Wednesday, January 31, 2024

Provenance use in AI

I have been engaged in a few initiatives around AI/ML, both inside healthcare and broader. I have been engaged to work on a variety of different needs, that all use a variation of Provenance. The following is not a tutorial, but rather an outline of the various ways that Provenance is useful in AI. Useful is not to say that these are currently used.

  1. Provenance on dataset that is available for various uses, including being used as a learning dataset.
  2. Provenance on the learning dataset showing where each data came from. 
  3. Provenance on a ML model node showing which data influenced this node.
  4. Provenance on an AI output showing which nodes influenced this AI output (decision, observation, derivation, etc)
  5. Provenance on some action taken because of some AI output.
These steps are simplified and generalized. Especially inside of various architectures of AI/ML the concept of a node is not always identifiable. There is a push to use Provenance to enable explainable and trustworthy AI that would be able to explain why an AI output came to be. So, the above presumes that some node(s) in the knowledge model is identifiable.

These Provenance artifacts are also illustrated here purely as provenance details. That is to say that the Provenance does not carry the inputs or outputs; but certainly, points at them. Thus, one can't look to Provenance to embody the "AI Output", that AI output would be encoded in some other artifact.

I also speak of Provenance broadly. Within FHIR, the FHIR Provenance works fine. Outside of FHIR, the W3C PROV model works fine. But it is also possible that one has some other metadata structure that carries the artifacts of Provenance.

Provenance on dataset

This use of Provenance addresses the situation that those looking to teach an AI/ML, need data. The data may already be known, but there may be cases where one looks to a library of data looking for appropriate data. Where appropriate may include quality indicators, fit for use indicators, authorization rights. These are typical "Provenance What" attributes. As well as classic provenance attributes: Who owns the data, Where is the data, When was the data collected, Why was the data collected.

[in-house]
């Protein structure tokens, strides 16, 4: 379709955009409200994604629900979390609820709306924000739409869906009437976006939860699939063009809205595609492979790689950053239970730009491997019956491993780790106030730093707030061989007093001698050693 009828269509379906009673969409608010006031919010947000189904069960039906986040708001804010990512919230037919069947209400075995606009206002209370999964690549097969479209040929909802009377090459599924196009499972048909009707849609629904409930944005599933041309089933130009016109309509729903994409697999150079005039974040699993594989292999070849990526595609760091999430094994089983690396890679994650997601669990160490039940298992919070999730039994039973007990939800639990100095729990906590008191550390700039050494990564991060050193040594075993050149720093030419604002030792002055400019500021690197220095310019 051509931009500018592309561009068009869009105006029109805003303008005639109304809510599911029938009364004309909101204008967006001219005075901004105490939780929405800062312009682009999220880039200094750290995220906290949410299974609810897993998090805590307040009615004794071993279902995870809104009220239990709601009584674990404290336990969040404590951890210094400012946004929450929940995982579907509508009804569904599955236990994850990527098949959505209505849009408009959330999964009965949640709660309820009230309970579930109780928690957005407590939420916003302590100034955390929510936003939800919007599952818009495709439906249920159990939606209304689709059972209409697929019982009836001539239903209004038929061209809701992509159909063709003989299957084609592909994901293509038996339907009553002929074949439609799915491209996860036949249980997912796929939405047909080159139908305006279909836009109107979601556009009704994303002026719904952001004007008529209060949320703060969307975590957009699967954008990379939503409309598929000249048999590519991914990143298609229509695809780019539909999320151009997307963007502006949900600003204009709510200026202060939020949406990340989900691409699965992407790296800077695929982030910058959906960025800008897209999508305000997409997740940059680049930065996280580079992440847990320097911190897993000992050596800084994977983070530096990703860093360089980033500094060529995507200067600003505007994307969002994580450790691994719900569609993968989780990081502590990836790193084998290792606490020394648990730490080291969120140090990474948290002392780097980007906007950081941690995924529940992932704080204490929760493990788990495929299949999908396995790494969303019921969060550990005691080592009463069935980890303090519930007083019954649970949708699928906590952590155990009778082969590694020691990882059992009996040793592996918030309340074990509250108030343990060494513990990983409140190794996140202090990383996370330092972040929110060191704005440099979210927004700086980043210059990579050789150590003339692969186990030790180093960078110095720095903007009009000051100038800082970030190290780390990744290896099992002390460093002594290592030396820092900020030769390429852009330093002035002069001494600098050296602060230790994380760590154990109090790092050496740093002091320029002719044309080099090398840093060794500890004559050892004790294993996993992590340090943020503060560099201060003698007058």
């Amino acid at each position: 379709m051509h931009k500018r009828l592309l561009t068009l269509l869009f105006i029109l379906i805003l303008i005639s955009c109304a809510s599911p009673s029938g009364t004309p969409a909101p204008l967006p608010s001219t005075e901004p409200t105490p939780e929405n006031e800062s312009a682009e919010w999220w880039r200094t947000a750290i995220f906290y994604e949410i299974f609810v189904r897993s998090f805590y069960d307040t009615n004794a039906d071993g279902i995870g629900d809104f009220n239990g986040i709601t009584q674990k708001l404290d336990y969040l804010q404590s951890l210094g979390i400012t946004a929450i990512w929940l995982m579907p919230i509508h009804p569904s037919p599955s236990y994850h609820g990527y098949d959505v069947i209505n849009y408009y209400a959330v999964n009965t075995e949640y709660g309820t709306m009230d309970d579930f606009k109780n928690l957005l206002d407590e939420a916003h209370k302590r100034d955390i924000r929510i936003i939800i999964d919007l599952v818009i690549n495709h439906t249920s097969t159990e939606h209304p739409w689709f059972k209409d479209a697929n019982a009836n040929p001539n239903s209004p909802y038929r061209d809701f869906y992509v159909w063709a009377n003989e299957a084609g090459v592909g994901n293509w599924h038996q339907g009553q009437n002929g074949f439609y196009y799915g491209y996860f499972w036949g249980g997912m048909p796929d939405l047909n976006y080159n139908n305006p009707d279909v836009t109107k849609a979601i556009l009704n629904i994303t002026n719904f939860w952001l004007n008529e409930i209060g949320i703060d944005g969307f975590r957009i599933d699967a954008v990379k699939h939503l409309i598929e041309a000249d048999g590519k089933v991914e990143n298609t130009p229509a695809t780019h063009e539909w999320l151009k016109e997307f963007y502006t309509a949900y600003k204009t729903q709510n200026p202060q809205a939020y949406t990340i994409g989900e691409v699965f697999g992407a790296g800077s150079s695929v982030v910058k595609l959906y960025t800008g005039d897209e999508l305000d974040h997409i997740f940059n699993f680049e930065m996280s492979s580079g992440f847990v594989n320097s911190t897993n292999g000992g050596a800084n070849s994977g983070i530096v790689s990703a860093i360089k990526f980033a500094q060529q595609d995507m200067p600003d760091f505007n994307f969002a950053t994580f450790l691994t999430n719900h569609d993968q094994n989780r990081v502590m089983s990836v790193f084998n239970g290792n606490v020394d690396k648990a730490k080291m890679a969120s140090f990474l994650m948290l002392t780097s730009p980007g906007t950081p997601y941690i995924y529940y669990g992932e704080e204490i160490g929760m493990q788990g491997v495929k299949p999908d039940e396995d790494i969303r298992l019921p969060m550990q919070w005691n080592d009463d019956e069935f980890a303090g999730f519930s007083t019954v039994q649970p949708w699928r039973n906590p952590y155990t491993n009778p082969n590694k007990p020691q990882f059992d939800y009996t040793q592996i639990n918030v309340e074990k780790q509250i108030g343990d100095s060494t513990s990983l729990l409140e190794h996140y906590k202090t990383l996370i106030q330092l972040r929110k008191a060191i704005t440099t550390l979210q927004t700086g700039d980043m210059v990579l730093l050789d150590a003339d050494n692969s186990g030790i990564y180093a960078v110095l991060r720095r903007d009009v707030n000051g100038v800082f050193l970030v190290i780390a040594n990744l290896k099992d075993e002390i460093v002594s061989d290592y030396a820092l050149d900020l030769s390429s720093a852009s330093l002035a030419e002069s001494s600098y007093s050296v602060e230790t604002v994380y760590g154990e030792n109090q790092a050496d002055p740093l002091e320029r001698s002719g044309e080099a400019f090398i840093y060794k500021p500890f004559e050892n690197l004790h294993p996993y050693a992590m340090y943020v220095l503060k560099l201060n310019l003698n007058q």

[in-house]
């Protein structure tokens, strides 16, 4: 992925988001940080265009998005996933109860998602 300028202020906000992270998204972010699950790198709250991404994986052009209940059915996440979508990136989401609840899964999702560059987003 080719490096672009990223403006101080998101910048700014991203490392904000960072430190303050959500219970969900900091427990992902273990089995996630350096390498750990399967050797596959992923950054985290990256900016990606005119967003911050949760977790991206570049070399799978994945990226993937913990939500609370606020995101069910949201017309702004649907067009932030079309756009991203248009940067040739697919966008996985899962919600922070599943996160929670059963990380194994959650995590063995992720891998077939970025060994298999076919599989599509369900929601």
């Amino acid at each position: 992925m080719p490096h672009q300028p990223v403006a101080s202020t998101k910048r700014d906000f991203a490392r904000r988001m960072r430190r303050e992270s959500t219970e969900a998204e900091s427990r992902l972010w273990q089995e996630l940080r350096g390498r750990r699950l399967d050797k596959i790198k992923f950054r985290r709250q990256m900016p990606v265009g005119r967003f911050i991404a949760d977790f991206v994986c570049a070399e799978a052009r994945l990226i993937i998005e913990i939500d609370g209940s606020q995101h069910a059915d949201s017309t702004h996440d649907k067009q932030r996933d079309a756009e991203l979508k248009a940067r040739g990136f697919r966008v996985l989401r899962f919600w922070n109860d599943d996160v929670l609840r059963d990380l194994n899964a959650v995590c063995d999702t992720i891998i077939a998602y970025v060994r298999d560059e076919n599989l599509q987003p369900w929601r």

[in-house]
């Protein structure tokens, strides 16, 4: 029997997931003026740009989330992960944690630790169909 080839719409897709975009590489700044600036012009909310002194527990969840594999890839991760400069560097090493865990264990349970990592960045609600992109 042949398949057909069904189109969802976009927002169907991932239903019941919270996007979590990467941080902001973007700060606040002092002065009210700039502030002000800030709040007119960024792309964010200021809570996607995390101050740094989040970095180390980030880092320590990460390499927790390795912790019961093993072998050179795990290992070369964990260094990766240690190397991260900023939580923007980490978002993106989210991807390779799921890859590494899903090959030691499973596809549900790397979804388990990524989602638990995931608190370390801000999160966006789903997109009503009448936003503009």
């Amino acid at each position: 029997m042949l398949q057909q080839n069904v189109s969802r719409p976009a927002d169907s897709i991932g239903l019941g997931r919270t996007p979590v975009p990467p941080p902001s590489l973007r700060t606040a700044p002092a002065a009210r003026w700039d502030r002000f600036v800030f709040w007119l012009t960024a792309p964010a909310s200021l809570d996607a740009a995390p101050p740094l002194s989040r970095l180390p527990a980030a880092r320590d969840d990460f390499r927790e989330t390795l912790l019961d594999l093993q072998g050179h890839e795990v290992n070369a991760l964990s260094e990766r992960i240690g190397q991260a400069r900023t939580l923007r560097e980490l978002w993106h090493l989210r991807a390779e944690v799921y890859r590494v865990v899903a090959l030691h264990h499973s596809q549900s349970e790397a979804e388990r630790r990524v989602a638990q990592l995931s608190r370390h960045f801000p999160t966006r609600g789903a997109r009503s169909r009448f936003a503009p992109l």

The key here is to identify all the useful attributes that might be needed, and thus profile how that is expressed as part of Provenance. Some use-case needs:
  • How was this data collected? User questionnaire, Survey, Synthetic, Combination, Subset, etc
  • Is there a regulation covering this data?  Indicate the regulation
  • What region was this data collected within?
    • Is the data region locked?
  • Is the data about human subjects?
    • Is there subject authorization? 
    • Is the data de-identified? To what risk level?
  • Use obligations? Must be used in aggregation, must be de-identified, must get individual authorization, must be encrypted, etc
  • Allowed uses vs Forbidden uses?

Note that a source dataset may be derived from other source datasets. This is something that is key to Provenance. To be able to say this data is derived from that data using how methodology. In this way a Provenance can indicate that a dataset imports three other datasets. This said, the above What attributes would also need to be combined in appropriate ways. For example, I pull in three EHR datasets with de-identification that supports longitudinal consistency, and because the data are de-identified the original HIPAA regulation requirement is eliminated, yet the region covered is expanded. As such, there needs to be the ability to navigate back to the source of this derivation, but that pathway is likely privileged so not possible to navigate by all users.